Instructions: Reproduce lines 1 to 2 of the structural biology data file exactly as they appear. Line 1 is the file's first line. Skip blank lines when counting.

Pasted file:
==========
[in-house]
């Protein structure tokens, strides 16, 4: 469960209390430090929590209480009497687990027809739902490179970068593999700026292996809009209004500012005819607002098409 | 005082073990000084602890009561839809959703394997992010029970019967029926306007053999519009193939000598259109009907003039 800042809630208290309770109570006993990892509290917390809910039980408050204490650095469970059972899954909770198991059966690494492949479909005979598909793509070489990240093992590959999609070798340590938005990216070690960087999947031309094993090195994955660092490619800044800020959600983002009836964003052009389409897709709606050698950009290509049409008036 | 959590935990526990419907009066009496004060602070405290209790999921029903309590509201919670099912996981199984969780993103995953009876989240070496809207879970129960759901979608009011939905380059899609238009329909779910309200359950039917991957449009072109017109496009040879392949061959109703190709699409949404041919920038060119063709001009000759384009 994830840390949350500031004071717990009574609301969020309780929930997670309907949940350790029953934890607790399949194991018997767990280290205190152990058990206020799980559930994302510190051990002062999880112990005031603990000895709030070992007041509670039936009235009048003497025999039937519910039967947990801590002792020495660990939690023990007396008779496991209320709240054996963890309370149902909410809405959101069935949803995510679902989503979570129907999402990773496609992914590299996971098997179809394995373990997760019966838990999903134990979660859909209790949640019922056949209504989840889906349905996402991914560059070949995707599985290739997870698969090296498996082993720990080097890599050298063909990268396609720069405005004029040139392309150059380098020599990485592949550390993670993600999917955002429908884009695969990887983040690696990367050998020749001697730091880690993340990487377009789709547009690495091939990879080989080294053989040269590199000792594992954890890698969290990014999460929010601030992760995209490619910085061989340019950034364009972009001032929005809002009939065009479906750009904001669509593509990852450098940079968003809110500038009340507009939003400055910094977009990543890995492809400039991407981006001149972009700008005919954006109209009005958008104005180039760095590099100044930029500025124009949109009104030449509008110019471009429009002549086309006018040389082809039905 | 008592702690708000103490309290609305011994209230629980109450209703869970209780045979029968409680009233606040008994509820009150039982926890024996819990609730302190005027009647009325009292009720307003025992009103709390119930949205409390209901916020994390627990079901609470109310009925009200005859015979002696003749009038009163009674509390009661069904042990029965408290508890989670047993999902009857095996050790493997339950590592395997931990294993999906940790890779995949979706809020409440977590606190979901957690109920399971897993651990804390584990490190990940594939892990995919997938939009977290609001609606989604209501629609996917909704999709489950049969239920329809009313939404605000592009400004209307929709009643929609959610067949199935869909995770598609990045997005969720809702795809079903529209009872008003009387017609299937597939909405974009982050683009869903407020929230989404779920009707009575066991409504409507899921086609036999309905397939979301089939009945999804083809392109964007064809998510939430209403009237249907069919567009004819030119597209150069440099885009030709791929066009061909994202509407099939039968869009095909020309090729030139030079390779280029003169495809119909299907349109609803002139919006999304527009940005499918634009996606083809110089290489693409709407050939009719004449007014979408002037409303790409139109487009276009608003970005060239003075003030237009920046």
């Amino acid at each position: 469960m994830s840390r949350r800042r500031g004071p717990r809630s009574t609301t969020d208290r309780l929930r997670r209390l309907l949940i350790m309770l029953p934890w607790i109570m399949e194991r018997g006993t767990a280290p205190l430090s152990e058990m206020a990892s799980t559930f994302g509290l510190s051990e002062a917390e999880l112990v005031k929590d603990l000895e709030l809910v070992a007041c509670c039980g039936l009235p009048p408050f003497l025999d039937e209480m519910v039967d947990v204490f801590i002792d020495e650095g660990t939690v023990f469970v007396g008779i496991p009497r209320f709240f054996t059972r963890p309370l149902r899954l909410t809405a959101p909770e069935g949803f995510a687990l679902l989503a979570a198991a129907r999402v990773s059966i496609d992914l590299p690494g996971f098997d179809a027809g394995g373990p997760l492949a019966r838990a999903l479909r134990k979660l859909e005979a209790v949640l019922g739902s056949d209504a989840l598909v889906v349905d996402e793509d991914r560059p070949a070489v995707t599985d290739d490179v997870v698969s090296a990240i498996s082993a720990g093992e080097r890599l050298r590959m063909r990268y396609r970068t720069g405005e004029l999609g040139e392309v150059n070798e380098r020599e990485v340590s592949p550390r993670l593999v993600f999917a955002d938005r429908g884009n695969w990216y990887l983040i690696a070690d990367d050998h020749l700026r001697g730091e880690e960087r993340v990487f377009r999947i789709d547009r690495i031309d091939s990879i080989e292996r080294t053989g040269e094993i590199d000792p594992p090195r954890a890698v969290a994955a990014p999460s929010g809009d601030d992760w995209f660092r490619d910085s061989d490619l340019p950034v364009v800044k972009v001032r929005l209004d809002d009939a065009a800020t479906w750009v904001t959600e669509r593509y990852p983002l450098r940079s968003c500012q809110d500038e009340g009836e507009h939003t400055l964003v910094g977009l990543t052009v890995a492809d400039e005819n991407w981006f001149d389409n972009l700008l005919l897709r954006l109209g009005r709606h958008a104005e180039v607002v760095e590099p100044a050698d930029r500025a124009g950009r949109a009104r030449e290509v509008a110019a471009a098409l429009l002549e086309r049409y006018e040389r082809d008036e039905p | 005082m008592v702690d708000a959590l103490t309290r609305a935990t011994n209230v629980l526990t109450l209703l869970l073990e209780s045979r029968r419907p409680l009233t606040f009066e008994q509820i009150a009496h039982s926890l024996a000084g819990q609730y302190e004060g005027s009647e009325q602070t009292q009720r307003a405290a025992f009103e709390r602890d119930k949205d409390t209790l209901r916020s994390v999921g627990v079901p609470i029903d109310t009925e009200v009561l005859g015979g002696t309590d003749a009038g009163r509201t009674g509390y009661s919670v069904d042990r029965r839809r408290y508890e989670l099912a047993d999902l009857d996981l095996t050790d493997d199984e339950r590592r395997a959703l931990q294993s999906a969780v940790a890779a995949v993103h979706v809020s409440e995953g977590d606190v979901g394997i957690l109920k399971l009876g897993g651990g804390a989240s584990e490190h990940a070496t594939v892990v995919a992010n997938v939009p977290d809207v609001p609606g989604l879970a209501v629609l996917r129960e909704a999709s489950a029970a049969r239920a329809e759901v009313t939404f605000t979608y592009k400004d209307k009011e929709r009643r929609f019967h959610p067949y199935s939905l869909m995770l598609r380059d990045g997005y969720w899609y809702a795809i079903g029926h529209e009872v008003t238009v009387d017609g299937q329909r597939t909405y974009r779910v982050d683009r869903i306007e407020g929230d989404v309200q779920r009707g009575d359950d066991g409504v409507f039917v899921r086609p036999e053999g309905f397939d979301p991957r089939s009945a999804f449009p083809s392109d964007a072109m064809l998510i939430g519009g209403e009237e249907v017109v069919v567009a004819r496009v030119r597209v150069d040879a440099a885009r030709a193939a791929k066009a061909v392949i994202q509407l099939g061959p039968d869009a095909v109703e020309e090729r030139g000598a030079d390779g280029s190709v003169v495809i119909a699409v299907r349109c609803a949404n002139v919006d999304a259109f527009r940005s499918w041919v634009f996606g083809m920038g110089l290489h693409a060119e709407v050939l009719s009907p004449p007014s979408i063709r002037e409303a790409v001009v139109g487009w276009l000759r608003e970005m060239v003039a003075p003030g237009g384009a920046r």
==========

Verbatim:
[in-house]
């Protein structure tokens, strides 16, 4: 469960209390430090929590209480009497687990027809739902490179970068593999700026292996809009209004500012005819607002098409 | 005082073990000084602890009561839809959703394997992010029970019967029926306007053999519009193939000598259109009907003039 800042809630208290309770109570006993990892509290917390809910039980408050204490650095469970059972899954909770198991059966690494492949479909005979598909793509070489990240093992590959999609070798340590938005990216070690960087999947031309094993090195994955660092490619800044800020959600983002009836964003052009389409897709709606050698950009290509049409008036 | 959590935990526990419907009066009496004060602070405290209790999921029903309590509201919670099912996981199984969780993103995953009876989240070496809207879970129960759901979608009011939905380059899609238009329909779910309200359950039917991957449009072109017109496009040879392949061959109703190709699409949404041919920038060119063709001009000759384009 994830840390949350500031004071717990009574609301969020309780929930997670309907949940350790029953934890607790399949194991018997767990280290205190152990058990206020799980559930994302510190051990002062999880112990005031603990000895709030070992007041509670039936009235009048003497025999039937519910039967947990801590002792020495660990939690023990007396008779496991209320709240054996963890309370149902909410809405959101069935949803995510679902989503979570129907999402990773496609992914590299996971098997179809394995373990997760019966838990999903134990979660859909209790949640019922056949209504989840889906349905996402991914560059070949995707599985290739997870698969090296498996082993720990080097890599050298063909990268396609720069405005004029040139392309150059380098020599990485592949550390993670993600999917955002429908884009695969990887983040690696990367050998020749001697730091880690993340990487377009789709547009690495091939990879080989080294053989040269590199000792594992954890890698969290990014999460929010601030992760995209490619910085061989340019950034364009972009001032929005809002009939065009479906750009904001669509593509990852450098940079968003809110500038009340507009939003400055910094977009990543890995492809400039991407981006001149972009700008005919954006109209009005958008104005180039760095590099100044930029500025124009949109009104030449509008110019471009429009002549086309006018040389082809039905 | 008592702690708000103490309290609305011994209230629980109450209703869970209780045979029968409680009233606040008994509820009150039982926890024996819990609730302190005027009647009325009292009720307003025992009103709390119930949205409390209901916020994390627990079901609470109310009925009200005859015979002696003749009038009163009674509390009661069904042990029965408290508890989670047993999902009857095996050790493997339950590592395997931990294993999906940790890779995949979706809020409440977590606190979901957690109920399971897993651990804390584990490190990940594939892990995919997938939009977290609001609606989604209501629609996917909704999709489950049969239920329809009313939404605000592009400004209307929709009643929609959610067949199935869909995770598609990045997005969720809702795809079903529209009872008003009387017609299937597939909405974009982050683009869903407020929230989404779920009707009575066991409504409507899921086609036999309905397939979301089939009945999804083809392109964007064809998510939430209403009237249907069919567009004819030119597209150069440099885009030709791929066009061909994202509407099939039968869009095909020309090729030139030079390779280029003169495809119909299907349109609803002139919006999304527009940005499918634009996606083809110089290489693409709407050939009719004449007014979408002037409303790409139109487009276009608003970005060239003075003030237009920046």